Warrington Hudlin is a media community organizer, celebrated filmmaker, film curator, and Internet producer. His creative work challenges the false dichotomy between social concerns and popular entertainment.
Warrington Hudlin is best known as the producer of popular feature films, HOUSE PARTY, BOOMERANG, and BEBE KIDS. He is currently involved in both transmedia and disruptive media projects.
Hudlin's television producing credits include IRON RING, a martial arts reality series and UNSTOPPABLE, a conversation with the legendary pioneers of African America cinema: Melvin Van Pebbles, and the late Gordon Parks and Ossie Davis, and the award winning HBO drama trilogy, COSMIC SLOP (he also wrote and directed one of the episodes).
Hudlin is the President of BFF (aka the Black Filmmaker Foundation), Founder & Chief of the dvRepublic.org and Cast and Crew of Color.org online communities, and the CEO of the Warrington Hudlin Organization.
Equally at home with digital media as traditional film and television, Warrington Hudlin is the Executive Producer of several online destinations including Cast and Crew of Color.org, dvRepublic.org, Changing the Frame.com, Weapons of Misdirection.com, and Where My Ladies At.com. Hudlin recently produced MARTIAL ARTS CHALLENGERS, reality series on YouTube shot completely on cell phones.
Hudlin serves as the Executive Producer of the BFF Lab (a non profit incubator of multi-cultural, socially concerned, entertainment driven, new media). With funding from the Ford Foundation, the BFF Lab commissioned digital films by a new generation of filmmakers of color including THE ANTI-VIGILANTE; THE BREACH; HATERS; and ONCE UPON A RIDE.
The first online interactive narrative produced in the BFF Lab, WEAPONS OF MISDIRECTION, was funded by the Nathan Cummings Foundation and won a 2005 Webby Award as best political website. The BFF Lab's most recent online narrative, WHERE MY LADIES AT, was funded by the Ford Foundation.
Warrington Hudlin's success in identifying and developing new talent led to a contract with MTV networks to set up a Lab to assist with their diversity outreach during the launch of the Spike TV channel. In the Lab and for the channel, Hudlin executive produced three TV pilots: BIG HEAD PEOPLE; HERE COMES MUSTAFA; and WATCHMEN: DEFENDERS OF DEMOCRACY. Subsequently, The N Channel (MTV Networks) adopted this Lab model and contracted with Hudlin to scout and develop new talent for the network. In this Lab, Hudlin executive produced the TV pilot, KATRINA.
Warrington Hudlin is a member of the board of trustees and guest film curator at the Museum of Moving Image in NYC. He is is a member of the International Academy of Digital Arts and Sciences and the the board of directors of Public Knowlege (an advocacy group working to defend our rights in the emerging digital culture).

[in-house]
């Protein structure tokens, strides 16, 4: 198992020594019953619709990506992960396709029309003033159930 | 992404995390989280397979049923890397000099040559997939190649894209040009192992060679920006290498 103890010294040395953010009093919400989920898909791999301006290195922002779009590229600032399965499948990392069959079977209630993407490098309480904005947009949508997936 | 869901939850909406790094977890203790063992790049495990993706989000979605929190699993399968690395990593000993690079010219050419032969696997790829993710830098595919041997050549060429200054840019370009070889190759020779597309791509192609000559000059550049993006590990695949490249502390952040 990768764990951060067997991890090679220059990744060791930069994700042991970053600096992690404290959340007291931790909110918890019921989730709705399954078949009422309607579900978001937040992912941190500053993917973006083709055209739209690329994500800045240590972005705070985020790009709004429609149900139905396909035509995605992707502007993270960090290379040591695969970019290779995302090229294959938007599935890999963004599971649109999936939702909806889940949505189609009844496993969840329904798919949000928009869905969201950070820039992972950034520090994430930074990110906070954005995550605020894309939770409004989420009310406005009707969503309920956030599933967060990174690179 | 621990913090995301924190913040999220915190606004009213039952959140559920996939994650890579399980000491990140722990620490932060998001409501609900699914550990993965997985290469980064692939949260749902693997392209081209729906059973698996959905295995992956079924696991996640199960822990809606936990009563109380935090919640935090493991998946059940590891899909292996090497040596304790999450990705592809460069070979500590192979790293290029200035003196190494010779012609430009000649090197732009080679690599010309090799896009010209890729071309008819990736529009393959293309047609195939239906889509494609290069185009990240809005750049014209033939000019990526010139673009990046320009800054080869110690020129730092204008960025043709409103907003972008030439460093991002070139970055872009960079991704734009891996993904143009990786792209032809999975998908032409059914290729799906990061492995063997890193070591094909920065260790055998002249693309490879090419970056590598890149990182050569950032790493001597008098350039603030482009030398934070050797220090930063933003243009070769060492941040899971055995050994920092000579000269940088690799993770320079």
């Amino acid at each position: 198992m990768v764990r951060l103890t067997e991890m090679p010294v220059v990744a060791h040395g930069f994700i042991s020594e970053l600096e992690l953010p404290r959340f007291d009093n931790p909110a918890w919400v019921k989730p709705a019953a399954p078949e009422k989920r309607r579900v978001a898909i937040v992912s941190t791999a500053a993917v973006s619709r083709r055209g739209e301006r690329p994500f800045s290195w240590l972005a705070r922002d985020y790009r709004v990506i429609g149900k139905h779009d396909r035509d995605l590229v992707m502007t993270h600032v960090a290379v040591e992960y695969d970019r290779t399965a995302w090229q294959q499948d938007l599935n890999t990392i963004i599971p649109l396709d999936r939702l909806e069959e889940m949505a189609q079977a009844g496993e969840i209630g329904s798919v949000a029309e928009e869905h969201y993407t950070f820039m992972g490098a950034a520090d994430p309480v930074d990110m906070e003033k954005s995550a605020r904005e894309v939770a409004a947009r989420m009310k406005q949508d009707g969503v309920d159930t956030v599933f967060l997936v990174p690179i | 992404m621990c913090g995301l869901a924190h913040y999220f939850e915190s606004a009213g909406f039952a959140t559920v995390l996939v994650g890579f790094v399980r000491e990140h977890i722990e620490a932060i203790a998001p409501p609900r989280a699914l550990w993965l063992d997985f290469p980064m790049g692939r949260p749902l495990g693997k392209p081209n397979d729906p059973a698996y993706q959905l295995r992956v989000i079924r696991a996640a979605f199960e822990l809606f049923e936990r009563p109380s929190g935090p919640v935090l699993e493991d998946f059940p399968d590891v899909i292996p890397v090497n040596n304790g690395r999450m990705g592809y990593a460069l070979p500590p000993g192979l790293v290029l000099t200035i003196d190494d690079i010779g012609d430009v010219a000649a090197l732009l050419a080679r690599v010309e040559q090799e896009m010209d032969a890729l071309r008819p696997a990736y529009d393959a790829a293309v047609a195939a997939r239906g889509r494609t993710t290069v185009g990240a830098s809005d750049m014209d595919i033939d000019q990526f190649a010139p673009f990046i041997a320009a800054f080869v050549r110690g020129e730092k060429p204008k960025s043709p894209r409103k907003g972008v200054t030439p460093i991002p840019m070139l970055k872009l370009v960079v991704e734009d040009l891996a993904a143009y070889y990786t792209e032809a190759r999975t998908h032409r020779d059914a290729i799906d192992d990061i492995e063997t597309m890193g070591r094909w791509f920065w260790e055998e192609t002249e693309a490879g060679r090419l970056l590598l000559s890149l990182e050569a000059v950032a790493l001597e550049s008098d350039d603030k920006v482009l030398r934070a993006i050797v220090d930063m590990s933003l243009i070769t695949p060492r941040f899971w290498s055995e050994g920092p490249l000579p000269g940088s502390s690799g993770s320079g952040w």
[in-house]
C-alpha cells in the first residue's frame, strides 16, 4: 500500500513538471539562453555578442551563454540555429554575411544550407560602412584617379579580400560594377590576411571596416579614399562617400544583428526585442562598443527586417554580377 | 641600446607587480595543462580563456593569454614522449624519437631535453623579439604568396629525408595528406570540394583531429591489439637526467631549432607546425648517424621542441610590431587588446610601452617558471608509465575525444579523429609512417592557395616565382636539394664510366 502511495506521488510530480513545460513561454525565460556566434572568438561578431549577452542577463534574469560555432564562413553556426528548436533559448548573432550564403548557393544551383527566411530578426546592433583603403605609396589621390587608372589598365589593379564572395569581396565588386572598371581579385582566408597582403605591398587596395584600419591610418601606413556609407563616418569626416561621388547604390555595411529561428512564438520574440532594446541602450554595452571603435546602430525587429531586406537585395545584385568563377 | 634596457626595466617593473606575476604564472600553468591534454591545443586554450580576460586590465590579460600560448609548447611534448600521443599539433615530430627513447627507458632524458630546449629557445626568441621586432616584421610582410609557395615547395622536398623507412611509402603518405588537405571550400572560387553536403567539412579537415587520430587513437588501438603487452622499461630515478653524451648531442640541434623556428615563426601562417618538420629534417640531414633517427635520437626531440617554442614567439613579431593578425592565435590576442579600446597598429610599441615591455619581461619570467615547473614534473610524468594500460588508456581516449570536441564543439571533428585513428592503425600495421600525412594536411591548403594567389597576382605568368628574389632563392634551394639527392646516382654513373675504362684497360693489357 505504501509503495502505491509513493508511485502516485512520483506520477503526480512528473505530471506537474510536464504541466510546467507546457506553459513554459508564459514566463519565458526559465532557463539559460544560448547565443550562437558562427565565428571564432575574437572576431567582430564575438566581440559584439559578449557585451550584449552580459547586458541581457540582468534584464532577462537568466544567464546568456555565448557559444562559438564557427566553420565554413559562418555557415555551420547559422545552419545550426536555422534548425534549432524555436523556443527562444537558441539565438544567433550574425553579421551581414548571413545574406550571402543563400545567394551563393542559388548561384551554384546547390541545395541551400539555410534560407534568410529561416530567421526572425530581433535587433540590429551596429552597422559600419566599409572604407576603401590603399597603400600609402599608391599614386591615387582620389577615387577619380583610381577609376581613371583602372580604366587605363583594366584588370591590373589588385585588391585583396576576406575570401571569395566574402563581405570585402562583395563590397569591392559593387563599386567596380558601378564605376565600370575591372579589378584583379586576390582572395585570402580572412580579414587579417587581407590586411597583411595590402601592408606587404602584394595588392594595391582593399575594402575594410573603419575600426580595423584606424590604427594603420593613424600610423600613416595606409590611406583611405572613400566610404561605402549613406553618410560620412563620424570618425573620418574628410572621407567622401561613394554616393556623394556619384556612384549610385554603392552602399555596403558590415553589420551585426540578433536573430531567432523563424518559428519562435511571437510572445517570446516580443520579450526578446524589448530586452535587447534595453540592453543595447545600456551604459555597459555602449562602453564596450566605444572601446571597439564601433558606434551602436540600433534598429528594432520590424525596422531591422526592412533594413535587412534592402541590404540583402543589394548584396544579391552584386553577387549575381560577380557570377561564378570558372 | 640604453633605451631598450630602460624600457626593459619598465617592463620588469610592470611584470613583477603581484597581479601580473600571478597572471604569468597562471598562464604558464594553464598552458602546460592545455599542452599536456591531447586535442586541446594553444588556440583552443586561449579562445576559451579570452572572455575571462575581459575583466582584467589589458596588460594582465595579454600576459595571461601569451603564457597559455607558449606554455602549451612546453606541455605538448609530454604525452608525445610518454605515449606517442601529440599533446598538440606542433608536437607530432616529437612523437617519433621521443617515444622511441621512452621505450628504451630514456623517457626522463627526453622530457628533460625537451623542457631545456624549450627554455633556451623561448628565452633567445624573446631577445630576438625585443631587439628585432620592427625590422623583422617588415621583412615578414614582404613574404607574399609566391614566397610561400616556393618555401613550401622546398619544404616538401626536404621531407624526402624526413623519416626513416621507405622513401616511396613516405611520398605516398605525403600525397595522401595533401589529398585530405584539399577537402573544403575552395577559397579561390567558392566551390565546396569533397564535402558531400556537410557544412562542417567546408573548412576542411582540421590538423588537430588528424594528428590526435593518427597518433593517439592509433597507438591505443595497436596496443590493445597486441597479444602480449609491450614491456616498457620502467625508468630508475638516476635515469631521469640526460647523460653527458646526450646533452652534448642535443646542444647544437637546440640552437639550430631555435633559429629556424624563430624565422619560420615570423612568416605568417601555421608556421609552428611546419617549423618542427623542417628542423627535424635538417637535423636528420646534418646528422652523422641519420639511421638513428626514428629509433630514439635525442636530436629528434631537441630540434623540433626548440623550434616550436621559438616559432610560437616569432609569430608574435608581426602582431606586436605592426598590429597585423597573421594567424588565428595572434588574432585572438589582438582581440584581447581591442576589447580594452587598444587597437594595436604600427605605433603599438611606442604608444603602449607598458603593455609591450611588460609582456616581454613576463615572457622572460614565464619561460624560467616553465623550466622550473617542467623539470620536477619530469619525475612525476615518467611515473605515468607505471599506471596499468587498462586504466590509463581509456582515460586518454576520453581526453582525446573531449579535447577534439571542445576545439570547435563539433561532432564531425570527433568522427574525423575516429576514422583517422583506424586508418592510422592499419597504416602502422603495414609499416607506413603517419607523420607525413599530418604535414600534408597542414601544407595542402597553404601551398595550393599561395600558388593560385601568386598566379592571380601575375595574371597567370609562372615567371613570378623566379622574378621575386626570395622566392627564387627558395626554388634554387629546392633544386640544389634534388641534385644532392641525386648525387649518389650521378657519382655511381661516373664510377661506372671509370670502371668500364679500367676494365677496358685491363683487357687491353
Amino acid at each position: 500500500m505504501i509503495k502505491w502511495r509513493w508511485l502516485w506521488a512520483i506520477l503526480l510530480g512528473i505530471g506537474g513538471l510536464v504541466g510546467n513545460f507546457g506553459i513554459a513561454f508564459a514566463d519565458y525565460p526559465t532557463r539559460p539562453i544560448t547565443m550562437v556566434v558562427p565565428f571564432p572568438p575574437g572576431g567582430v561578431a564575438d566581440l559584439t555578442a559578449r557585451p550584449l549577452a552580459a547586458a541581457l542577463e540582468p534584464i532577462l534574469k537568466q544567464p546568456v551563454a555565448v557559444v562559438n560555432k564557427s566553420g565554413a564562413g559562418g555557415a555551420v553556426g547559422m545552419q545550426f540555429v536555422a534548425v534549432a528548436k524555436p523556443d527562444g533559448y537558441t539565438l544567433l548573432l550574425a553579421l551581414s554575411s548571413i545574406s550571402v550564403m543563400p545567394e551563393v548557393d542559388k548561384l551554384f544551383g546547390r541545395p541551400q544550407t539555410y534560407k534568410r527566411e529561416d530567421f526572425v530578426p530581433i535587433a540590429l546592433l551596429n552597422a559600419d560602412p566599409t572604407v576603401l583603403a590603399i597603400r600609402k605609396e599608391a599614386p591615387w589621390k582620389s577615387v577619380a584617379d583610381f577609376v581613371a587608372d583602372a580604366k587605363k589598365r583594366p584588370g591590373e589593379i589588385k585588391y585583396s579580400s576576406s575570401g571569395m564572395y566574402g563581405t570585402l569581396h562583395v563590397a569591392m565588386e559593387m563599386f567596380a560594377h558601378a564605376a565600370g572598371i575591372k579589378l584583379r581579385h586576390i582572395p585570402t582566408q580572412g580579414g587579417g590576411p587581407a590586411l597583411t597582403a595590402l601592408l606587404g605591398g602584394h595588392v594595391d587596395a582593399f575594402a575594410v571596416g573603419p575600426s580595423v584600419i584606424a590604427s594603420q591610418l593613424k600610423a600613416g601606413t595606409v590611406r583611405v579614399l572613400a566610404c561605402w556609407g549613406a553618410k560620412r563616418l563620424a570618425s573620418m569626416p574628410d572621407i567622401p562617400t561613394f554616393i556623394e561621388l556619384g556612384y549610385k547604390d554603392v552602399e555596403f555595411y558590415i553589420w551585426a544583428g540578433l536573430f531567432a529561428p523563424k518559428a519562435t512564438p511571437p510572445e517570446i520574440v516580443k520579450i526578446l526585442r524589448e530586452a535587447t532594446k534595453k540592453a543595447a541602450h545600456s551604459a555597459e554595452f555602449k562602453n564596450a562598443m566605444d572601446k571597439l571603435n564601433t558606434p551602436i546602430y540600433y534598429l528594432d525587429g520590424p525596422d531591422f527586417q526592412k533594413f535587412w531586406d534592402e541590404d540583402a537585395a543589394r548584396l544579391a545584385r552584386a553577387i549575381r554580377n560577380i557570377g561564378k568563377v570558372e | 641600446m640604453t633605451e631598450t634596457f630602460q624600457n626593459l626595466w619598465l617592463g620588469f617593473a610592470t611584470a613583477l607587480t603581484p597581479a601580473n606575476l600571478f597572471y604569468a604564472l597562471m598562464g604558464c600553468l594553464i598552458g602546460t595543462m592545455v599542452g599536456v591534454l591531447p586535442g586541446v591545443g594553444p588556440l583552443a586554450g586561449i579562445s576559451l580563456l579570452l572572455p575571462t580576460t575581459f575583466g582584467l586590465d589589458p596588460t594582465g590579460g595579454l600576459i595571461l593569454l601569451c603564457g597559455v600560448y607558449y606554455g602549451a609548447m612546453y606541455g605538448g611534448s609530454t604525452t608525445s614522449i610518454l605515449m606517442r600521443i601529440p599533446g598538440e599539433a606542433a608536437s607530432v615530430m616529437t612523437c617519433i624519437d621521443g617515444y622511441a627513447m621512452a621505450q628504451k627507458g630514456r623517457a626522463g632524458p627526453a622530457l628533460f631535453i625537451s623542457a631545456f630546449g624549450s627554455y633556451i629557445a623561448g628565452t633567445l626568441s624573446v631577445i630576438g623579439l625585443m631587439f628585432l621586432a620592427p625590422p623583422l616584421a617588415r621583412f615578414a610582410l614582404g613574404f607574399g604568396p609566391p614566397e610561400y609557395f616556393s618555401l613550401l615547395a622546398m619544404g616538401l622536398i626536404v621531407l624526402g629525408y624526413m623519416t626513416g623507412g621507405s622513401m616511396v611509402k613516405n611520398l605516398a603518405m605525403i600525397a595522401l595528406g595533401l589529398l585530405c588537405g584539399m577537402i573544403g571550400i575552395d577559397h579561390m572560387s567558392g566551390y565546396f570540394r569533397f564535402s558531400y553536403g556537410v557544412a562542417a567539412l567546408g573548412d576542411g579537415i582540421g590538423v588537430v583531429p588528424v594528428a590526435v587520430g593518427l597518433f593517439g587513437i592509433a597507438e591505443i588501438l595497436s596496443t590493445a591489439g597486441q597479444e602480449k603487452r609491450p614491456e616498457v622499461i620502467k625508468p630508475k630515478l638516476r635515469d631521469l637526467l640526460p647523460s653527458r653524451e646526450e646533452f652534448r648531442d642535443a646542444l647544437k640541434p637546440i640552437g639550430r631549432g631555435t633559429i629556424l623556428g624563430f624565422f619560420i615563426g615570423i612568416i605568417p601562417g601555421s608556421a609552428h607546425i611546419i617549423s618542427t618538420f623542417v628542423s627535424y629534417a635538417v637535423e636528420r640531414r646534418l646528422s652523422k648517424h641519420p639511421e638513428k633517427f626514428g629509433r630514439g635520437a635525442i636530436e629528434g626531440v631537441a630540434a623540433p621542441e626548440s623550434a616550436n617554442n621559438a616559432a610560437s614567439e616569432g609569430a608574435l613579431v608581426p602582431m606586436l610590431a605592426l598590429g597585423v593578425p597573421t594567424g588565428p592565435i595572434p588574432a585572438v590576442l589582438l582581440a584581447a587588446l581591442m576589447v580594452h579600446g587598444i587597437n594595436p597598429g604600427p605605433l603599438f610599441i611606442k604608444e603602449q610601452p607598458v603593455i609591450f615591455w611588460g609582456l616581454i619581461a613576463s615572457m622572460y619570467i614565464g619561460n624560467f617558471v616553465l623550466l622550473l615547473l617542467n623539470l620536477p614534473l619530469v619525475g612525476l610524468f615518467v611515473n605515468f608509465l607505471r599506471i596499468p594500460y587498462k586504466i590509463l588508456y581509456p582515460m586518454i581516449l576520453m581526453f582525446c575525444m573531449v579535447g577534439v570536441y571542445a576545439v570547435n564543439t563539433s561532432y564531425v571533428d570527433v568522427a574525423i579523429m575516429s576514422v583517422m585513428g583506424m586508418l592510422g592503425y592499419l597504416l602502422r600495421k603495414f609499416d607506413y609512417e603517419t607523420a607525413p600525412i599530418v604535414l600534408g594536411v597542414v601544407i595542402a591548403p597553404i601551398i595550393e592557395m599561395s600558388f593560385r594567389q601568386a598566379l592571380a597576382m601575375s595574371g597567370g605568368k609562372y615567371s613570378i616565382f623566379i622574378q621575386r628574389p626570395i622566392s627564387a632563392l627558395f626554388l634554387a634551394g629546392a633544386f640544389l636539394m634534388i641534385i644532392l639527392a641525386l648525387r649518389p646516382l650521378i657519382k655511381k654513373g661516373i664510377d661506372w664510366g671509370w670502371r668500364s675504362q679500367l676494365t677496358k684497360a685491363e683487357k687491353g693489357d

Hudlin serves on the advisory board of the Tribeca Film Institute's All Access Program, Asian Cinevision, the Coalition of Asian Pacifics in Entertainment (CAPE), Yale in Hollywood Film Festival, the NYC Working Group on Diversity in Television and Film Production, and the national advisory board of the Intel Computer Clubhouse. Hudlin is a founding member of the Executive Council of Internet Week/New York.
Hudlin has programmed film festivals and series in Europe, Africa, and the Caribbean and was the co-founder and curator of the Acapulco Black Film Festival, which was held in Mexico from 1997 to 2001.
For his service to the film and television industry, Hudlin received the inaugural Diversity Award from the Mayor of the City of New York, the Melvin Van Peebles Trailblazer Award from the American Black Film Festival, the Pioneer Award from African American Women in Cinema, the Trailblazer Award from the Hip Hop Association, and the Revolution Award from Imagenation.
Warrington Hudlin is a native of East St. Louis, Illinois, and a graduate of Yale University.
Warrington Hudlin credits his ancestors for the foundation on which his accomplishments are built. His father, Warrington Hudlin Sr., built a successful insurance brokerage and became one of the first African Americans to represent a major insurance company. His grandfather, Edward Hudlin, was a jockey who, following his return from military service in France during World War I, became a stone mason and contractor known for building "rubblestone" houses. His great-grandfather, Richard Hudlin, was a journalist and the third African American in history to establish a motion picture company. His great-great-grandfather, Peter Hudlin, escaped from a slave plantation in Virginia, married an indigenous woman from the Cherokee Nation, and became an agent in the US anti-slavery movement know as the Underground Railroad
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